Even though my last hero was only awarded recently, I decided that this week deserves it's own hero of the week, so here it goes. The hero of the week award goes to the soon to be gone incandescent light bulb, or in the common vernacular - light bulb. You had a pretty good run light bulb. Edison knew very well what he was doing when his researchers developed the first viable commercially available light bulb. With a single stroke, he saved millions of lives from a death by a fire caused by overturned oil lamps or candles. If Mrs O'Leary had been milking by a light bulb rather than oil lamp, the Chicago Fire may never had happened!
Like I think most people, the light bulb has always been a source of comfort for me. Where there is light, there is warmth, and where there is warmth there is life. I can recall many times while hunting on my grandfather's farm, coming in at dusk and seeing the porch light that my grandmother always made sure was on to greet us. That light meant that there was a fire going in the fireplace, steak or fried chicken on the table, and, if the season was right, a game on the TV. I can also remember nights of sickness where a warm incandescent light bulb was the only thing I had to keep me company in a night of misery. The light bulb is therefore more than a utilitarian item for me, it is symbolic a simpler way of life. 2014, and this first week of it, will mark the end of the light bulb, not because it has outlived it's usefulness, but because of corrupt politicians and unprincipled corporate leadership engineered its demise. Join me in cursing them in the darkness or by candlelight.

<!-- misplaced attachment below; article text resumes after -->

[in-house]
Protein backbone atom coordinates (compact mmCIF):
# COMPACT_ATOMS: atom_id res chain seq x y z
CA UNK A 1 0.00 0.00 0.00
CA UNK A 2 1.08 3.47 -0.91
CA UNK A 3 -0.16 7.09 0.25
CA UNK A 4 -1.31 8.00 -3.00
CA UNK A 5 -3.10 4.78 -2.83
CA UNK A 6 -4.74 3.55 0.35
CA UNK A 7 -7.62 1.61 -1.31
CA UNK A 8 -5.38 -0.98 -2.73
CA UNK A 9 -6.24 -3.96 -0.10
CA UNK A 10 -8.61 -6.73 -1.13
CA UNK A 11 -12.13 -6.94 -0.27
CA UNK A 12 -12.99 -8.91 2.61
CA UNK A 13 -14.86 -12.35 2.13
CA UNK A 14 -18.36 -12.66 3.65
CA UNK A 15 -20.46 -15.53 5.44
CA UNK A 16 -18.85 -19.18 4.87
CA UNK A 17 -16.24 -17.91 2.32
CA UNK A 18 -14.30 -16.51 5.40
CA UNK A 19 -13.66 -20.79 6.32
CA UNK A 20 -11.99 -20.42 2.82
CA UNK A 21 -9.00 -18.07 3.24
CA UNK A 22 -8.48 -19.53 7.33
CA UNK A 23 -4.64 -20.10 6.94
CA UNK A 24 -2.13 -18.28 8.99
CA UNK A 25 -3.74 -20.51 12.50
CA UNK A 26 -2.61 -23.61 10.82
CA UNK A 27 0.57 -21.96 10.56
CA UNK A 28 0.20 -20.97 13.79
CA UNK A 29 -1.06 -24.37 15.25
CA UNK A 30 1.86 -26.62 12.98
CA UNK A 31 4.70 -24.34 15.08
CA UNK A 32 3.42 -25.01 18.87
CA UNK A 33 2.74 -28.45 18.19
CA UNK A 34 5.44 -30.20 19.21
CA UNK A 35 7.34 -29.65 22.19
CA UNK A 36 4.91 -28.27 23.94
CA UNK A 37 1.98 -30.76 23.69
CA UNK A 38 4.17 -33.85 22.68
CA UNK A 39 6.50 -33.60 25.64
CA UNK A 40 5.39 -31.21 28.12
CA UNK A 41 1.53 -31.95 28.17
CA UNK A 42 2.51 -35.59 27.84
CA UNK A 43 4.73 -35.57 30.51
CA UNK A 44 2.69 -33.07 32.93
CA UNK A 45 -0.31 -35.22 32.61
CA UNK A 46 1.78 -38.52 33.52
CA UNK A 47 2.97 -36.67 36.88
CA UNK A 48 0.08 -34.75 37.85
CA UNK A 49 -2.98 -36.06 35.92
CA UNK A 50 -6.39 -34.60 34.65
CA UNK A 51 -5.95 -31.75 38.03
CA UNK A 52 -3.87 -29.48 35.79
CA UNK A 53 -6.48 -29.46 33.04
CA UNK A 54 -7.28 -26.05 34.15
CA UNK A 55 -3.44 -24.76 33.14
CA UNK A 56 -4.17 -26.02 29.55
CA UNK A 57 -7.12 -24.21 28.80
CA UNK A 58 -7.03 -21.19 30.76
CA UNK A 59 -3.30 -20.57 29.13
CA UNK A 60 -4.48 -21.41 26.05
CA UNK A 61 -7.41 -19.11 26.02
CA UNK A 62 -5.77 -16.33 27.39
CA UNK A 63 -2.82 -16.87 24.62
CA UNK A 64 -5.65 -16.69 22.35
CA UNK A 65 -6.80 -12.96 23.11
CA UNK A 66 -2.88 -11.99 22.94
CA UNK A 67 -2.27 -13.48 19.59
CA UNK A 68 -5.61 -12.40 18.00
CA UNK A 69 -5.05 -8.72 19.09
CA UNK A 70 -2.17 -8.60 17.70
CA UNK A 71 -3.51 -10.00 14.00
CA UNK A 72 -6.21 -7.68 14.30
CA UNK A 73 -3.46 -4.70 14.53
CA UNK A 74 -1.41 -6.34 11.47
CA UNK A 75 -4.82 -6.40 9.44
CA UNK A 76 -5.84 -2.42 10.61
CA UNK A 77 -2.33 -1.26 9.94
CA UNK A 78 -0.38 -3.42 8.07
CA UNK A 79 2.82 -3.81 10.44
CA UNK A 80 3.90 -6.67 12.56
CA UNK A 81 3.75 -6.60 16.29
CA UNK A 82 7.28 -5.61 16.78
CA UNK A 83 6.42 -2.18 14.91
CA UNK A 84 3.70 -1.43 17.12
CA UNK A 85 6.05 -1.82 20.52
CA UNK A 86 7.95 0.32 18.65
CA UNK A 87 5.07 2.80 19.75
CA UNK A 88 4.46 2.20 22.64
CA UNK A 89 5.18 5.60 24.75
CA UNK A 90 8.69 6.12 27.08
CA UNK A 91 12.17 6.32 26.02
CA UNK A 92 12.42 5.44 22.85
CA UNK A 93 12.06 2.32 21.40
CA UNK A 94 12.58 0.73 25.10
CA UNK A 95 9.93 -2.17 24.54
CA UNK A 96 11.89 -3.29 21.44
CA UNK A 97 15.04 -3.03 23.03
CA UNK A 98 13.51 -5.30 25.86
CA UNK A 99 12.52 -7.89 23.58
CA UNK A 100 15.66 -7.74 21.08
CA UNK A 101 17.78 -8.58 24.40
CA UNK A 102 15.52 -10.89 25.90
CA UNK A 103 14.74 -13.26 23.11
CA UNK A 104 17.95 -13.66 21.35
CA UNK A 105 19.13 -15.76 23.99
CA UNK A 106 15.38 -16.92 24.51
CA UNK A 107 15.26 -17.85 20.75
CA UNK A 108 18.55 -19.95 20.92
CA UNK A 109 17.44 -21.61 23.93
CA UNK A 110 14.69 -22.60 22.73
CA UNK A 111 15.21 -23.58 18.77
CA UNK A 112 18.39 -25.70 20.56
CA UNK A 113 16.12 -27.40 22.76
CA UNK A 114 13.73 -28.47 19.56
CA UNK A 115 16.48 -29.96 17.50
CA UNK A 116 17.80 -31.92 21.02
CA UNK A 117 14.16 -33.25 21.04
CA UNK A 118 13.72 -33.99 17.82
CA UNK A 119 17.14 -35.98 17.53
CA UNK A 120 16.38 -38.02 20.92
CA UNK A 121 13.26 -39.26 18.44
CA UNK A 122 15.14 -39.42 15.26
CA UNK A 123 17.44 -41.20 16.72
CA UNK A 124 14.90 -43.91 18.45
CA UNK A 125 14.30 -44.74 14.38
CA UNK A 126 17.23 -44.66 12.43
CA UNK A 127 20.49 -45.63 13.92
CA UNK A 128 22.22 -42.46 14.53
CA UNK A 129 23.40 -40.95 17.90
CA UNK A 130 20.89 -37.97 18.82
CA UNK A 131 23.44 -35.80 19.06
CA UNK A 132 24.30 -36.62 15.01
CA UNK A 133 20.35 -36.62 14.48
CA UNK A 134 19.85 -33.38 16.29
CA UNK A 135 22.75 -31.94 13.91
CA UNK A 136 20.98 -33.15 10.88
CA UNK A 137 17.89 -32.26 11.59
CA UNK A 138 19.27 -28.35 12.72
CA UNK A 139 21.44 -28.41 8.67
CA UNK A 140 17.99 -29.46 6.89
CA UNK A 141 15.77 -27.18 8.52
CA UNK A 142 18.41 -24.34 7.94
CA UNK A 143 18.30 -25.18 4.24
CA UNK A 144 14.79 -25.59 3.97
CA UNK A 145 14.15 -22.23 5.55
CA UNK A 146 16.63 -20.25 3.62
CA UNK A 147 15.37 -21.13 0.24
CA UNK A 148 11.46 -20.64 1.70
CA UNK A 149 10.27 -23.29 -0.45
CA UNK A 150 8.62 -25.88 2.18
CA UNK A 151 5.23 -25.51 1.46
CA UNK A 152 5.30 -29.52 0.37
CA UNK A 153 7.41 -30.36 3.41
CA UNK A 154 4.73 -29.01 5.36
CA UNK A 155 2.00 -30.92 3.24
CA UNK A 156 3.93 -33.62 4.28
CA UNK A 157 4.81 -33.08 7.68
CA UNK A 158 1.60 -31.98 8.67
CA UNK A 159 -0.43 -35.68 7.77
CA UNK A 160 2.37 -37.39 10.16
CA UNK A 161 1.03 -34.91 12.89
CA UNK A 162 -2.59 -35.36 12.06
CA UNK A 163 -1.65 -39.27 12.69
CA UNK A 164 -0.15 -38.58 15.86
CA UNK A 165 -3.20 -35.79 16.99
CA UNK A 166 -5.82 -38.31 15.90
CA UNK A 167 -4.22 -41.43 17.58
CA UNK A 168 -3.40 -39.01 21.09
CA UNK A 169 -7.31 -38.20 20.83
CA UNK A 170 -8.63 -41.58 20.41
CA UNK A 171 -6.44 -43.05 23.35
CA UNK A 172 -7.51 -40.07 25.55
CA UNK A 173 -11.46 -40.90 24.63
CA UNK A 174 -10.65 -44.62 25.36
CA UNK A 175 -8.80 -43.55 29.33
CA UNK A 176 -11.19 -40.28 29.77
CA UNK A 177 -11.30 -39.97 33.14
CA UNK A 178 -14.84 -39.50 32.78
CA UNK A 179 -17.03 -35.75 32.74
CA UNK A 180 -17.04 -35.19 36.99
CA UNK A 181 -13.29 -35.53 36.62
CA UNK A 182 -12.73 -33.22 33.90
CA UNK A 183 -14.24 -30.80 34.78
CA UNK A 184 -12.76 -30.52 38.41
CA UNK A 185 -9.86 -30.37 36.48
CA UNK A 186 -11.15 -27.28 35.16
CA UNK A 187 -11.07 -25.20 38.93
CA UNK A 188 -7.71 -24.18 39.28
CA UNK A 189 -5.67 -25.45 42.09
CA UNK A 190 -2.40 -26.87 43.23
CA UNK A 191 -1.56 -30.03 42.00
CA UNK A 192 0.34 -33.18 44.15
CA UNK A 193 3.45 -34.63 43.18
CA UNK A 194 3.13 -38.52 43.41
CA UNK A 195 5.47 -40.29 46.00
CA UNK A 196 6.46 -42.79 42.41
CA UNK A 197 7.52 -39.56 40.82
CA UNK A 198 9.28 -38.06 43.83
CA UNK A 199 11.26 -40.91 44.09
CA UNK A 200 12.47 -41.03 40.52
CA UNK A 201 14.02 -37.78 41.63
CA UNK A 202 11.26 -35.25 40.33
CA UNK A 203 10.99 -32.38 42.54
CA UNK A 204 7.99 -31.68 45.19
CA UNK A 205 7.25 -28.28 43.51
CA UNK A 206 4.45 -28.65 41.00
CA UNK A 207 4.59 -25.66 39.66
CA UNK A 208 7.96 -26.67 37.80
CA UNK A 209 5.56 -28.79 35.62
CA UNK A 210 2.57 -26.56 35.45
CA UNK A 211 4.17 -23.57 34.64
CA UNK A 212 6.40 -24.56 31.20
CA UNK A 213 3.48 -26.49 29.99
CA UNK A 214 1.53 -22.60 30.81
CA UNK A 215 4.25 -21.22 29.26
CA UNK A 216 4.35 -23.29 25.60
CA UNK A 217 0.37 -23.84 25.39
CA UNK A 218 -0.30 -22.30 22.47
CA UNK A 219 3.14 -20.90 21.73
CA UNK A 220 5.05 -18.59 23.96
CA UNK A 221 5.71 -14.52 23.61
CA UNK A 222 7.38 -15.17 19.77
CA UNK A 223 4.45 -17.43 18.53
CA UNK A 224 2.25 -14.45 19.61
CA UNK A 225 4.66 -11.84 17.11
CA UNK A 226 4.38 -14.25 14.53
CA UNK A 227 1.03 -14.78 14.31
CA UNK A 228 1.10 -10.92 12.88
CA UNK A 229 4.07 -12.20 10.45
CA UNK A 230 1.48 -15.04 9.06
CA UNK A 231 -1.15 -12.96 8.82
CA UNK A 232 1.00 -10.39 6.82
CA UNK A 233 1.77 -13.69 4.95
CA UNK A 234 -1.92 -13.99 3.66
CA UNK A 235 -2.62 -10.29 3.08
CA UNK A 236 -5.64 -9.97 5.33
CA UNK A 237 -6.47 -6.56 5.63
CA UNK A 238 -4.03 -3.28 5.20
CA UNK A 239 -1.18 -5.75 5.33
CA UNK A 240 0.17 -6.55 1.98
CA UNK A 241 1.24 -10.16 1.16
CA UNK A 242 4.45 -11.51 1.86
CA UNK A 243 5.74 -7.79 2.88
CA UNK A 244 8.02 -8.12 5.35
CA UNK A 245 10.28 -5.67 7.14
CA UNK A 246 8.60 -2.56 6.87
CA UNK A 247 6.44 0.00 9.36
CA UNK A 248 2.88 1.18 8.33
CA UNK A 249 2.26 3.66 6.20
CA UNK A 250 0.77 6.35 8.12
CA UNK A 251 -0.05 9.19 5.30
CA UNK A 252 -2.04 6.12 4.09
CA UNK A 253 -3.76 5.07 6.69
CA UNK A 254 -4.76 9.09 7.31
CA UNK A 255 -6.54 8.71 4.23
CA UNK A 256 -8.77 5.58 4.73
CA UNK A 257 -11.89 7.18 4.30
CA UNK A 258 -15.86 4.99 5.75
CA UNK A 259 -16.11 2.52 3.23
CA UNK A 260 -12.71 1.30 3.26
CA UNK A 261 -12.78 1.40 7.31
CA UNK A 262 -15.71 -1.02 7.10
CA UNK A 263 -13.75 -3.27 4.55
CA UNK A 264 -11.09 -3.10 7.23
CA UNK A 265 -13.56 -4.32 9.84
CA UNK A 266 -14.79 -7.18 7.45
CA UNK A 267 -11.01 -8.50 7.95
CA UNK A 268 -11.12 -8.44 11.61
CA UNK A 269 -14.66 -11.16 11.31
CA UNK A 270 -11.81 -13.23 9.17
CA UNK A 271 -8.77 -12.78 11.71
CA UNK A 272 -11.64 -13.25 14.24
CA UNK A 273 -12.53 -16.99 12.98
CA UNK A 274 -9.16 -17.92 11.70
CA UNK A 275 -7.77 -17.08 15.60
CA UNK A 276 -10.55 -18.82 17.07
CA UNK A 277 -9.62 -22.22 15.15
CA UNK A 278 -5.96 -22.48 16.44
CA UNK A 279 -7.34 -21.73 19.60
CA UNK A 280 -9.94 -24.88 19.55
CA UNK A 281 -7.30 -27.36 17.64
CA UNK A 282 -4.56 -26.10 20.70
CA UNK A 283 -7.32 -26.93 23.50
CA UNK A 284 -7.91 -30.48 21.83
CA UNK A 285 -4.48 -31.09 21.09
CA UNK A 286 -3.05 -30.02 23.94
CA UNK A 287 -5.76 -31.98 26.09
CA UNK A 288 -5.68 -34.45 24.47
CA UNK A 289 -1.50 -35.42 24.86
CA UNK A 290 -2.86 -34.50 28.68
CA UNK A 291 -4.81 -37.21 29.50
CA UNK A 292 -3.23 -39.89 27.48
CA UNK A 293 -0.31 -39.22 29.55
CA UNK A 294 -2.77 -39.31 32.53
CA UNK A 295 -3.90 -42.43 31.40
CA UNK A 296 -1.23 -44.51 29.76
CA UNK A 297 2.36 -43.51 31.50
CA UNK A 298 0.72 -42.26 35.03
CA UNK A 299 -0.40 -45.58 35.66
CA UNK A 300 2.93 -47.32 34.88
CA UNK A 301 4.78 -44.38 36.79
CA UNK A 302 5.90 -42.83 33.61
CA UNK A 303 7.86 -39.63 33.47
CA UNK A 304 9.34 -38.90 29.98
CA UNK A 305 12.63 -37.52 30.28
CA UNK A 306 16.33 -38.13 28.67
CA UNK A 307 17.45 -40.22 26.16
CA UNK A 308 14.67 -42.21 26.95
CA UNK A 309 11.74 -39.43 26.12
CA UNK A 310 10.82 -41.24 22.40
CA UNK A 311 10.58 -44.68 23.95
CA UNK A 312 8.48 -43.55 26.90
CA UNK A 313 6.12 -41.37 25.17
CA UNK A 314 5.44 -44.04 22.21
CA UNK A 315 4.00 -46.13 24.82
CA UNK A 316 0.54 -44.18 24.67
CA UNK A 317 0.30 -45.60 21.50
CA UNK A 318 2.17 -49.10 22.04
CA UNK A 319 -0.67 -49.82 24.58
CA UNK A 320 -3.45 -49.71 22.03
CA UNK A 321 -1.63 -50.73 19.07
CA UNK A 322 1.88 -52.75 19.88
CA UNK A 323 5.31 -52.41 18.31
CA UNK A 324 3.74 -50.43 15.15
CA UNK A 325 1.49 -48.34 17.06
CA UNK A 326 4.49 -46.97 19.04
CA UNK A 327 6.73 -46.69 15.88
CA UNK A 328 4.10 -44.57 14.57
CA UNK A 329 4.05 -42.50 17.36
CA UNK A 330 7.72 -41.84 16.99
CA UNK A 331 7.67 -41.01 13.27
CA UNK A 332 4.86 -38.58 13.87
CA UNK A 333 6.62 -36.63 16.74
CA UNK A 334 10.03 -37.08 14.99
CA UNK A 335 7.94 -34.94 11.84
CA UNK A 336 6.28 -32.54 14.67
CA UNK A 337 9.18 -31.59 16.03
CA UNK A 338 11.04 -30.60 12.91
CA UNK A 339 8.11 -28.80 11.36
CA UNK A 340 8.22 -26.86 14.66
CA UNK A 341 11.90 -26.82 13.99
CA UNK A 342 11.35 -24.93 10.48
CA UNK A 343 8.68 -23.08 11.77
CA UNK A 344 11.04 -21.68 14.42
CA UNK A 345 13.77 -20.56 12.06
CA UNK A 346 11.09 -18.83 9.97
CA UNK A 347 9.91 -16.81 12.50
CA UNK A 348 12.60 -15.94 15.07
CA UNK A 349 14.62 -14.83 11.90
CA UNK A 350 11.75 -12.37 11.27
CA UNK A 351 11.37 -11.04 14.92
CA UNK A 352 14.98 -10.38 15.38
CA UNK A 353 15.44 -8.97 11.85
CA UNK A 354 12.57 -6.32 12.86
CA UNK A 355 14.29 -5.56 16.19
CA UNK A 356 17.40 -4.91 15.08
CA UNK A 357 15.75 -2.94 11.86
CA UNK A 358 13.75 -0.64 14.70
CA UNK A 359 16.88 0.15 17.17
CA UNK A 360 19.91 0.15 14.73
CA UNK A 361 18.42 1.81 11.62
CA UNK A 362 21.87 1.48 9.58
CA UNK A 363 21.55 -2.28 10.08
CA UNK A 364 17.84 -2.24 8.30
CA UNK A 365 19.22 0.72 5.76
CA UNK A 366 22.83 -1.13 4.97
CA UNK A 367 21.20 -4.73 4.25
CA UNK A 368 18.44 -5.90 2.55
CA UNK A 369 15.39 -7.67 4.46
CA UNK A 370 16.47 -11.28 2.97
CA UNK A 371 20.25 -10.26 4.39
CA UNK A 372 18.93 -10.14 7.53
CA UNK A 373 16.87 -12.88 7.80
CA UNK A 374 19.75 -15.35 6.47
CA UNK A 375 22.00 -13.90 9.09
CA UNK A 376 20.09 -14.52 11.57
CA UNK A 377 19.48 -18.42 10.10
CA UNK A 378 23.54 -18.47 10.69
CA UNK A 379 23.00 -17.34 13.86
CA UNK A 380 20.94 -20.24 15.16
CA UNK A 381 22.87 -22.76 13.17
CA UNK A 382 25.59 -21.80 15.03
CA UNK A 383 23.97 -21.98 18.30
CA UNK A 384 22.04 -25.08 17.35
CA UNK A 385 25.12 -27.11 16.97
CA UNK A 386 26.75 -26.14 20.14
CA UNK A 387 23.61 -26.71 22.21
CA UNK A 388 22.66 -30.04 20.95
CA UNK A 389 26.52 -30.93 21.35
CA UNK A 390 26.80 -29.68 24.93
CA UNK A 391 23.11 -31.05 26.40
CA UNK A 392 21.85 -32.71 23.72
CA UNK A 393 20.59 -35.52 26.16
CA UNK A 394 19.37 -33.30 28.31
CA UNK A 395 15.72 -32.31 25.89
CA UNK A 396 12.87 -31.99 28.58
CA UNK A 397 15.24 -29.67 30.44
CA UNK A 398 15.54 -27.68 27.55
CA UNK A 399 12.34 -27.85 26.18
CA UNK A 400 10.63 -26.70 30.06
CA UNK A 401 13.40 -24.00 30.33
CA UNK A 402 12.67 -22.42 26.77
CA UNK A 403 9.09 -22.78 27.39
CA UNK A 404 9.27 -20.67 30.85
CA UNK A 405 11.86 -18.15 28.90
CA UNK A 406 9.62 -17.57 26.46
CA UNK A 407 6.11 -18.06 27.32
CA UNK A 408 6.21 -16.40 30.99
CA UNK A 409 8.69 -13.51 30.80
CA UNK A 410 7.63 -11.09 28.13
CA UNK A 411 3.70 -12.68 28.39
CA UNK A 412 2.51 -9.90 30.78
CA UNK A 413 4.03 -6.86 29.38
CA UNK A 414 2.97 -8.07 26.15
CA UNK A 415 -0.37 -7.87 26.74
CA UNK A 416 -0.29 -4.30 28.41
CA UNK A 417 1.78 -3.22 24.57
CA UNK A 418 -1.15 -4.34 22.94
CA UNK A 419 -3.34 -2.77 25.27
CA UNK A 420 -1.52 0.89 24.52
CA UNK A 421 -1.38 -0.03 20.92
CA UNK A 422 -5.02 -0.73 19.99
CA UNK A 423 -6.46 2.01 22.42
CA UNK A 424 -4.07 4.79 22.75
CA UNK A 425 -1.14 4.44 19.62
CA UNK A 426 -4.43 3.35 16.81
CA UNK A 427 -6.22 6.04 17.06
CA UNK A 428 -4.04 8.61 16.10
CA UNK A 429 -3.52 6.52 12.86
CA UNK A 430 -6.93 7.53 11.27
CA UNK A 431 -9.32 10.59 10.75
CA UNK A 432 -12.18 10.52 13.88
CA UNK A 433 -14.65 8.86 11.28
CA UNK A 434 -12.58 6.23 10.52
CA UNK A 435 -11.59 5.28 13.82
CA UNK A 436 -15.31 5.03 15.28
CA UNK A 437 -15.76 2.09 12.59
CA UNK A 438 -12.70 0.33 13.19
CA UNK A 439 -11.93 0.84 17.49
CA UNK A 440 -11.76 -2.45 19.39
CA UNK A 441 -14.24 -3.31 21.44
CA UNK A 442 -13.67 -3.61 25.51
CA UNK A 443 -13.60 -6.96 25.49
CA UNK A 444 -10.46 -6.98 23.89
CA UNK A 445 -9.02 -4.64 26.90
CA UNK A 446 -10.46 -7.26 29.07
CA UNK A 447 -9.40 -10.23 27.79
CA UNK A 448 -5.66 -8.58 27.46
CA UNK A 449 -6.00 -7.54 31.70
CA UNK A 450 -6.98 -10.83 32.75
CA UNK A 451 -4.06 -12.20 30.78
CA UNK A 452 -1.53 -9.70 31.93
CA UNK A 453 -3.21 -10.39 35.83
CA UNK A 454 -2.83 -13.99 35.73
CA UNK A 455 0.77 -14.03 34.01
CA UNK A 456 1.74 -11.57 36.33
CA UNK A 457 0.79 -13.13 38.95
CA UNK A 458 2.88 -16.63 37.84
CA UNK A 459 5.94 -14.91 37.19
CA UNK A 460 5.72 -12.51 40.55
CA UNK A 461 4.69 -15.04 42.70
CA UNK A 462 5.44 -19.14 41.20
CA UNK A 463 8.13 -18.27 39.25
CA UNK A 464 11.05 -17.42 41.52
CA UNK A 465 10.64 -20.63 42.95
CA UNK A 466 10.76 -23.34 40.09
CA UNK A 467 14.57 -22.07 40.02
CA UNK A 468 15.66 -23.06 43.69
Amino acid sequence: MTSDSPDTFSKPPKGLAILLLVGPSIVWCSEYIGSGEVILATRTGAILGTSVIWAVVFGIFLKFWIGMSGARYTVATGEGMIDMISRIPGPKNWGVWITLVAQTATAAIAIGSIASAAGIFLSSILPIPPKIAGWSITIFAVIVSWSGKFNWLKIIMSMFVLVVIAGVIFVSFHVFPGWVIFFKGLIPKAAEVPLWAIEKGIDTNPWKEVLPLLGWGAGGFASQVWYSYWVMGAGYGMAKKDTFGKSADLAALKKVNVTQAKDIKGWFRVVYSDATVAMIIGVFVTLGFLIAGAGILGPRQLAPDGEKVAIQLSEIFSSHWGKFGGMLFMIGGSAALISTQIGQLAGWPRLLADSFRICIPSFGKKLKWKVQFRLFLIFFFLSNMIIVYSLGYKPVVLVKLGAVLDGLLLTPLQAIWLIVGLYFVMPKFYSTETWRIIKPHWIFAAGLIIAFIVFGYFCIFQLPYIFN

That being said, the demise of the light bulb will probably not effect me very much as long as I remain firmly eschewed in the upper middle class. While the cost of the CREE replacement bulb is approximately ten times as much, it remains affordable for me. We go through maybe 5 light bulbs a month in my household. That translates to monthly cost of $5 or so. Since CREEs are about ten times more costly than normal light bulbs, that part of the budget went from $60 to $600 per year. Suffice it to say that won't break the bank for me. The ones who will be hit the hardest by this are of course the poor. They actually do have to buy the new bulbs or curse in the darkness. I predict that when the supplies of incandescent run out in a few months, there will be a great amount of darkness cursing going on. Meanwhile, the folks in China and Asia will be laughing their asses off at us and lit up like a Christmas tree.
"Better to light one small candle than to curse the darkness"
(lighting a candle for the poor)